2008 USPS Sustainability Report | Our Environment | Greenhouse Gas Emissions

Our Environment

Greenhouse Gas Emissions

Climate change is a global issue with potential negative effects to natural systems, human health and economic prosperity. As a result, measuring and managing greenhouse gases (GHG) that contribute to climate change is a major USPS management priority.

CY 2007 GHG Emissions by Type

Calendar Year 2007 GHG Emissions pie chart. 5.8 million metric tons (52%) from contract vehicles, 4.1 million (36%) from facilities, and 1.3 million (12%) from owned vehicles.

Our goal is to reduce overall emissions 20 percent by 2020. This includes direct emissions from our facilities and vehicles and indirect emissions from electricity use at our facilities ― typically referred to as Scope 1 and Scope 2 GHG emissions.

We’re working to increase our understanding of GHG impact, mitigate risks, ensure compliance with regulations and identify new business opportunities.

Our primary focus for GHG emissions is managing energy use from our facilities and vehicles. As mentioned earlier, USPS has undertaken several initiatives since 2003 to reduce energy use, including investing in facility energy efficiency, increasing alternative fuel use in our fleet and partnering with contract transportation providers to look for opportunities to reduce their fuel consumption and GHG emissions.

In 2008, we undertook our first full GHG emissions inventory that includes, among other emission sources, approximately 34,000 facilities, 220,000 vehicles and contracted surface and air transportation.

Did you know

The Postal Service is the first government agency to report its greenhouse gas emissions — and the first to receive third-party verification of its results.

Question Mark

We used calendar year 2007 as the inventory baseline for GHG emissions, in part due to our affiliation with the CCAR. As a founding member, we have committed to measure, verify and report GHG emissions annually based on the registry’s general reporting protocol. Our public emissions report for calendar year 2007 included both direct and indirect sources (Scope 1 and 2), as recommended by the CCAR protocol. This report, which was verified by a third party, is available at climateregistry.org.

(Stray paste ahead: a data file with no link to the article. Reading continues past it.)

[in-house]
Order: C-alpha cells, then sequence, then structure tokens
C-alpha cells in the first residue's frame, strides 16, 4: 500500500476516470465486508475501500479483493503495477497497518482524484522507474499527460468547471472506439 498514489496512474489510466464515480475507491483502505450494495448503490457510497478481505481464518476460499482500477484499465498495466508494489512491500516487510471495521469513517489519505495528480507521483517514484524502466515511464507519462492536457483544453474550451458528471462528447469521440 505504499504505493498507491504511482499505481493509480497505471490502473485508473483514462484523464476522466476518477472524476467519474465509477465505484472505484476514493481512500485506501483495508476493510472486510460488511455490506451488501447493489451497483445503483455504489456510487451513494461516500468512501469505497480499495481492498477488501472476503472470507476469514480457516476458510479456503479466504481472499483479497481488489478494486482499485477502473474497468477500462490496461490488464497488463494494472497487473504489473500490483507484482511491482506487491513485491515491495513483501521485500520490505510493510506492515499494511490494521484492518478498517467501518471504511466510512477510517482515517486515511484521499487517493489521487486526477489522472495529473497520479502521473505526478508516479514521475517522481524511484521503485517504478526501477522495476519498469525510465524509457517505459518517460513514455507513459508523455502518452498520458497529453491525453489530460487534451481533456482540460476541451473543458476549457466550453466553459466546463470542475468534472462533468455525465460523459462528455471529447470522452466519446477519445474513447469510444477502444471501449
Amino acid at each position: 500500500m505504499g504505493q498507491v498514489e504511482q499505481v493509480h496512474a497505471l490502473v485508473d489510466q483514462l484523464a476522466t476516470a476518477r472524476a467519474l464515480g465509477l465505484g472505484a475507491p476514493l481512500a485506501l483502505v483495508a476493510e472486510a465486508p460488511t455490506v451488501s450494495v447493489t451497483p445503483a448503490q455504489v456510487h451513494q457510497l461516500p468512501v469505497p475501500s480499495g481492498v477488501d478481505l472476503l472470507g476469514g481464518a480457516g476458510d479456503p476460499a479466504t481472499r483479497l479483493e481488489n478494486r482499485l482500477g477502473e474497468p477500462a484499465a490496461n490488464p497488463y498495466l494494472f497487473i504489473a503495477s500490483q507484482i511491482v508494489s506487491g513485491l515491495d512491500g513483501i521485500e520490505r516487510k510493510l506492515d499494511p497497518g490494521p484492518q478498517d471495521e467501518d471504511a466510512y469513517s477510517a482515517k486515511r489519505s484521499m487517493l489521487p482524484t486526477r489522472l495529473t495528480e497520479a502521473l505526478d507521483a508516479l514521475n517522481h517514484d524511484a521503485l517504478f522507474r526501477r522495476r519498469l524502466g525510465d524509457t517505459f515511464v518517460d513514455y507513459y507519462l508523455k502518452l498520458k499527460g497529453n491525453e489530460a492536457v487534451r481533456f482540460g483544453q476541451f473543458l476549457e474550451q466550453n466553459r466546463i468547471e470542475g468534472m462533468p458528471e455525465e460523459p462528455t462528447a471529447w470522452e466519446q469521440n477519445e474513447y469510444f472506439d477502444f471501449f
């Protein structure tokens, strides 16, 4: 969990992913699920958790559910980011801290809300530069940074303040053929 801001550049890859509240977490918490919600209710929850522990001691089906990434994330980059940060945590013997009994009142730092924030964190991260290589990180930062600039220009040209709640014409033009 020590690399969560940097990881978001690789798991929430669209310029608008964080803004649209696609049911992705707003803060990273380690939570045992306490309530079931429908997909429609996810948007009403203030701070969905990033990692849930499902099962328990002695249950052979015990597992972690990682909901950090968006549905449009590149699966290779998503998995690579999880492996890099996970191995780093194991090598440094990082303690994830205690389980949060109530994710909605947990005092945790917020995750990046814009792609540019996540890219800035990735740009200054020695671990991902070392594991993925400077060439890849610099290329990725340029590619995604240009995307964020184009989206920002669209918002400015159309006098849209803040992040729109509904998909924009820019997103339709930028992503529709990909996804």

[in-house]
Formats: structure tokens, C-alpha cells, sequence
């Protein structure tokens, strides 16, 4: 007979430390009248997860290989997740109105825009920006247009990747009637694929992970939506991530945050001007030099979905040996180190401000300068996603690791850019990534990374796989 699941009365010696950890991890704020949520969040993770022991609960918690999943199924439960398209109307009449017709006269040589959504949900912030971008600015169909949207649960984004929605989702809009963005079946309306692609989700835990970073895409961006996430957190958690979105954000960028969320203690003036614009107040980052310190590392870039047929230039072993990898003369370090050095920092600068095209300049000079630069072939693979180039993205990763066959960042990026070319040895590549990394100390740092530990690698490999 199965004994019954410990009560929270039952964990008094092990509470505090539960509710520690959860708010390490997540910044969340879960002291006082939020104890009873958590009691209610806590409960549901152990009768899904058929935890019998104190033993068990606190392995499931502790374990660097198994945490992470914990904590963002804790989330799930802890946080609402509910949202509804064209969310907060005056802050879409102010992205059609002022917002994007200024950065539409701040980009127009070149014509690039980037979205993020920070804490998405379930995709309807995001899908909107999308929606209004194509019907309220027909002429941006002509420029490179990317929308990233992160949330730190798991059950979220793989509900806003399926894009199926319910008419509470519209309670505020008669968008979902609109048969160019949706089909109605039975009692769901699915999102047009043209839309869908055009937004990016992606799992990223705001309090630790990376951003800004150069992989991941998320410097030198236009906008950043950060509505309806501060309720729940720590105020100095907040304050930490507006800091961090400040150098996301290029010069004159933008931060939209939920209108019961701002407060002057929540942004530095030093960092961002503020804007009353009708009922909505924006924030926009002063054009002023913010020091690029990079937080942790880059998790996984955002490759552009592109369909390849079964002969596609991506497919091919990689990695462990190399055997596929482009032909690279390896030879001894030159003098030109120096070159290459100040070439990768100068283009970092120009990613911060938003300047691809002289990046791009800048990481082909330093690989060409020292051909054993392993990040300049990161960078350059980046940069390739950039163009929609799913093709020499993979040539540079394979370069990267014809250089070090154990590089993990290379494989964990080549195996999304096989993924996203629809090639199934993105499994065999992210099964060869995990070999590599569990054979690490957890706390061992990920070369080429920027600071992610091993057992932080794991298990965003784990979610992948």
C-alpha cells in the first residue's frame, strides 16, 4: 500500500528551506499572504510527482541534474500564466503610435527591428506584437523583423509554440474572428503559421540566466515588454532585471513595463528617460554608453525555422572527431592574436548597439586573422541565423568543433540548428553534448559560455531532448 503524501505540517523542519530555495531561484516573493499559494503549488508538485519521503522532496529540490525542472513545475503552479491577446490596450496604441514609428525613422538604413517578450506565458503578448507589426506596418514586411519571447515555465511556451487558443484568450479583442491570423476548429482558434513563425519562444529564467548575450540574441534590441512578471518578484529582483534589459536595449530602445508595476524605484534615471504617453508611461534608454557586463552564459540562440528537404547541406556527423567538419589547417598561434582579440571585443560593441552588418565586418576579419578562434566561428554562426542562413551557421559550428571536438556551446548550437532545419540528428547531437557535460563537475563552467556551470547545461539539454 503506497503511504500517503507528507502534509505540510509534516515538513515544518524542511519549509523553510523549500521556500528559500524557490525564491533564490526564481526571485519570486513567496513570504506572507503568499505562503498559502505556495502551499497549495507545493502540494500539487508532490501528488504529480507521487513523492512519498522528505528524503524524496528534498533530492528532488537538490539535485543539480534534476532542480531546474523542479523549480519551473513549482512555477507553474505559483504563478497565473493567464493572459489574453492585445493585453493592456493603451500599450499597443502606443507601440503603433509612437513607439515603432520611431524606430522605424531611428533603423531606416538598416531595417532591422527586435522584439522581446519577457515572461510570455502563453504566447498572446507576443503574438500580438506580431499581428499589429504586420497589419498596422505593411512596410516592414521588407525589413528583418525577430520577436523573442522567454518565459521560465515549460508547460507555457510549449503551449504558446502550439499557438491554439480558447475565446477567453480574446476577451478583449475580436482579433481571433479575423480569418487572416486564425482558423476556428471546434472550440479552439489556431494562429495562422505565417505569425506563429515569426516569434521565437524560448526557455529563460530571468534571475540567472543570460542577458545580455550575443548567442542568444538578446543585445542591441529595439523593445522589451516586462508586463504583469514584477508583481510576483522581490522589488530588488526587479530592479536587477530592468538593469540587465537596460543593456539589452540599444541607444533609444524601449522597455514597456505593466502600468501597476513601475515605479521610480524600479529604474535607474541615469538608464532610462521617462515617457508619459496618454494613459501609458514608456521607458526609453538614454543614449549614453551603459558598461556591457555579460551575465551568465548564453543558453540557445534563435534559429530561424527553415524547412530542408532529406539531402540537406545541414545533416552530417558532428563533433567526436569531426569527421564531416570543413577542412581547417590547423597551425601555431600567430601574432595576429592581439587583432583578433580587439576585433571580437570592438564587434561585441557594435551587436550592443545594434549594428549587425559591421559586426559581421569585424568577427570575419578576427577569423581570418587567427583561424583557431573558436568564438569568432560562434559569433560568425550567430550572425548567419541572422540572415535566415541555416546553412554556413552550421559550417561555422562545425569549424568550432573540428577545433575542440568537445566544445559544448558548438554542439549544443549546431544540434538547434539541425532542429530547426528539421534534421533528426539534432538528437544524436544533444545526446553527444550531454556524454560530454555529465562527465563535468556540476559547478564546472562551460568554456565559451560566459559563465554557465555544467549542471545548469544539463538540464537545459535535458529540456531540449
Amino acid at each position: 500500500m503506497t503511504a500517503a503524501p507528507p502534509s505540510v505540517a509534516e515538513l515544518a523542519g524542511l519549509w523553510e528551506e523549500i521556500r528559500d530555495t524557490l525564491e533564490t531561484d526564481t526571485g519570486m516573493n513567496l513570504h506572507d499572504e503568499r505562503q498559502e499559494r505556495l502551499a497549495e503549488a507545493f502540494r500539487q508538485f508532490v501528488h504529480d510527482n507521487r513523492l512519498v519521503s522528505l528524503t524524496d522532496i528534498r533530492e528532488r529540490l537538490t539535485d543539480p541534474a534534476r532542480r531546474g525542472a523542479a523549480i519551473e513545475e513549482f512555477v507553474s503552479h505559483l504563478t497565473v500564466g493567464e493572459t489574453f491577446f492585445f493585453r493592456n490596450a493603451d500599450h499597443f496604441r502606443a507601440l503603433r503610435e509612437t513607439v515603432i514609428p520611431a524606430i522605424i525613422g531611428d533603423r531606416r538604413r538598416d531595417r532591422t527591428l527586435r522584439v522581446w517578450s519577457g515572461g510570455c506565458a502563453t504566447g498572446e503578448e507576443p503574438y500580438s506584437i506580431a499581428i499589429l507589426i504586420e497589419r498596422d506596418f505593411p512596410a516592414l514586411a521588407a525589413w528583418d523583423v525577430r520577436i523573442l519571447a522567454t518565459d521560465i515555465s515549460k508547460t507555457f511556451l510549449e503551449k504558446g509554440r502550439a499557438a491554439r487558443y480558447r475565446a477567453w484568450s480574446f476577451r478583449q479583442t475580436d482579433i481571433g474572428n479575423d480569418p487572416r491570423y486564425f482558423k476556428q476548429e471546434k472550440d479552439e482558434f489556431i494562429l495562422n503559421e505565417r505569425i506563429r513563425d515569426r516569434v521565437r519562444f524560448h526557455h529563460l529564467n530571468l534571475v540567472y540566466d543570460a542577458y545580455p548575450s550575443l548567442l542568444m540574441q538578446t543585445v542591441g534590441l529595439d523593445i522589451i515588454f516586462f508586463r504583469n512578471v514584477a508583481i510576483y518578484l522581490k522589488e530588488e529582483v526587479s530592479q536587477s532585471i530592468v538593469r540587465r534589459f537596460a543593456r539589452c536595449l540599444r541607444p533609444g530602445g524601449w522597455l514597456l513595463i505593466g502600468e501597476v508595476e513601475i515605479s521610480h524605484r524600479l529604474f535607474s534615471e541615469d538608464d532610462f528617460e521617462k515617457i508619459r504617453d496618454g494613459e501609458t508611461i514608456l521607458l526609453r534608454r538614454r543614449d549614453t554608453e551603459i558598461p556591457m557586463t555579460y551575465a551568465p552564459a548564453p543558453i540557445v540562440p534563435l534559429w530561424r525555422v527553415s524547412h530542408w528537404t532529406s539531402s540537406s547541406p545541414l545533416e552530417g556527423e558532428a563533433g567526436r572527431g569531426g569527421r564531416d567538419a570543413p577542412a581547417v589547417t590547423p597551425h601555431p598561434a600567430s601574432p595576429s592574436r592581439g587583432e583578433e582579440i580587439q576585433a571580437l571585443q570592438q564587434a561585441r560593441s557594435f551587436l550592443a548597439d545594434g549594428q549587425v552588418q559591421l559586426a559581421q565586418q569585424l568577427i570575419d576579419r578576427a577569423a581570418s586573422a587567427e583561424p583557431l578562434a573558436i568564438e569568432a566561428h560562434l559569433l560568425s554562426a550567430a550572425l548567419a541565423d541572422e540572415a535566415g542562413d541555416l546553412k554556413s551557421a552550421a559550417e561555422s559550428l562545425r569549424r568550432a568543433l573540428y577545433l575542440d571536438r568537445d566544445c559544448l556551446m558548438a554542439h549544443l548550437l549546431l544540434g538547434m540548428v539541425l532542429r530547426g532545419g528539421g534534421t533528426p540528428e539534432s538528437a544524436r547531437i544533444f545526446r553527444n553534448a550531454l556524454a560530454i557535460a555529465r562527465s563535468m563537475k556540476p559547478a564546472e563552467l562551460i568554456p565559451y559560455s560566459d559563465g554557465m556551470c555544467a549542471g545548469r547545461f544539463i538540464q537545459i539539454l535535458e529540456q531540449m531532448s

For this report, we’ve also estimated the GHG emissions from contract transportation provider vehicles. Emissions from these sources are estimates and haven’t been verified by a third party.

In the coming years, we’ll include estimates of GHG emissions associated with employee business travel and commuting in our sustainability reporting.


The Postal Service recognizes the increasing importance of conserving water. We have several initiatives under way to minimize water use and improve water efficiency.

Surprisingly, although USPS has a significant number of buildings, restrooms represent our largest source of water consumption. Vehicle wash bays and landscape irrigation are the only other notable sources of water use.

Nevertheless, to reduce water consumption, we established building design standards that align with EPA WaterSense guidelines. The standards specify that any new buildings or major renovations will use low-flow, high-efficiency plumbing fixtures.

In addition, we are eliminating use of potable water for exterior irrigation at newly constructed buildings.

To better understand water-use patterns, we’re capturing water consumption data for 50 of our largest buildings and conducting energy audits, including water use, at our largest 2,000 buildings. This information will help us identify water-saving opportunities at other buildings.

Link to previous page “Our Environment part 3, Owned Vehicles and Contract Transportation” Link to next page “Our Environment part 5, Waste and Recycling”